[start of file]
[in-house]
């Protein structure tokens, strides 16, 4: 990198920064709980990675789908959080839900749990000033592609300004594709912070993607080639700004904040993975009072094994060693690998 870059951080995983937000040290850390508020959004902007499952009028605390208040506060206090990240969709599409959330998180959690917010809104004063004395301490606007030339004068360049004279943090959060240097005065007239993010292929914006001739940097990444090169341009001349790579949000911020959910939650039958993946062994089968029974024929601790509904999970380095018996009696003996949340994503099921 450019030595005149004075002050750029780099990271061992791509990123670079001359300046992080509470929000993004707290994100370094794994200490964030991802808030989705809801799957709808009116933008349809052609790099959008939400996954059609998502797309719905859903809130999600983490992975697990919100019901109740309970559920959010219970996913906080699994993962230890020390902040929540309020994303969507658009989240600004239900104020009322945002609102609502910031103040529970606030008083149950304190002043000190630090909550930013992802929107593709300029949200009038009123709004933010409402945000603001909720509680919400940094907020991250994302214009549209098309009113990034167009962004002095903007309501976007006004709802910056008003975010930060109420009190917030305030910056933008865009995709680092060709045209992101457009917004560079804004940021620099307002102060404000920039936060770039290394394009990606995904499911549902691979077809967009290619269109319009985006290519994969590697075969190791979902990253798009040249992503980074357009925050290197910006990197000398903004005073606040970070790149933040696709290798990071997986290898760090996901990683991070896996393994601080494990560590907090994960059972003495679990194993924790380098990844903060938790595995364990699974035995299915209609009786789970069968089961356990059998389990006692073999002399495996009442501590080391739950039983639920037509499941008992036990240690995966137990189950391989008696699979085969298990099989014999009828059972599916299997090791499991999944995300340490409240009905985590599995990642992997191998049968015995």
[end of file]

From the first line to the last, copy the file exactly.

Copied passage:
[in-house]
């Protein structure tokens, strides 16, 4: 990198920064709980990675789908959080839900749990000033592609300004594709912070993607080639700004904040993975009072094994060693690998 870059951080995983937000040290850390508020959004902007499952009028605390208040506060206090990240969709599409959330998180959690917010809104004063004395301490606007030339004068360049004279943090959060240097005065007239993010292929914006001739940097990444090169341009001349790579949000911020959910939650039958993946062994089968029974024929601790509904999970380095018996009696003996949340994503099921 450019030595005149004075002050750029780099990271061992791509990123670079001359300046992080509470929000993004707290994100370094794994200490964030991802808030989705809801799957709808009116933008349809052609790099959008939400996954059609998502797309719905859903809130999600983490992975697990919100019901109740309970559920959010219970996913906080699994993962230890020390902040929540309020994303969507658009989240600004239900104020009322945002609102609502910031103040529970606030008083149950304190002043000190630090909550930013992802929107593709300029949200009038009123709004933010409402945000603001909720509680919400940094907020991250994302214009549209098309009113990034167009962004002095903007309501976007006004709802910056008003975010930060109420009190917030305030910056933008865009995709680092060709045209992101457009917004560079804004940021620099307002102060404000920039936060770039290394394009990606995904499911549902691979077809967009290619269109319009985006290519994969590697075969190791979902990253798009040249992503980074357009925050290197910006990197000398903004005073606040970070790149933040696709290798990071997986290898760090996901990683991070896996393994601080494990560590907090994960059972003495679990194993924790380098990844903060938790595995364990699974035995299915209609009786789970069968089961356990059998389990006692073999002399495996009442501590080391739950039983639920037509499941008992036990240690995966137990189950391989008696699979085969298990099989014999009828059972599916299997090791499991999944995300340490409240009905985590599995990642992997191998049968015995």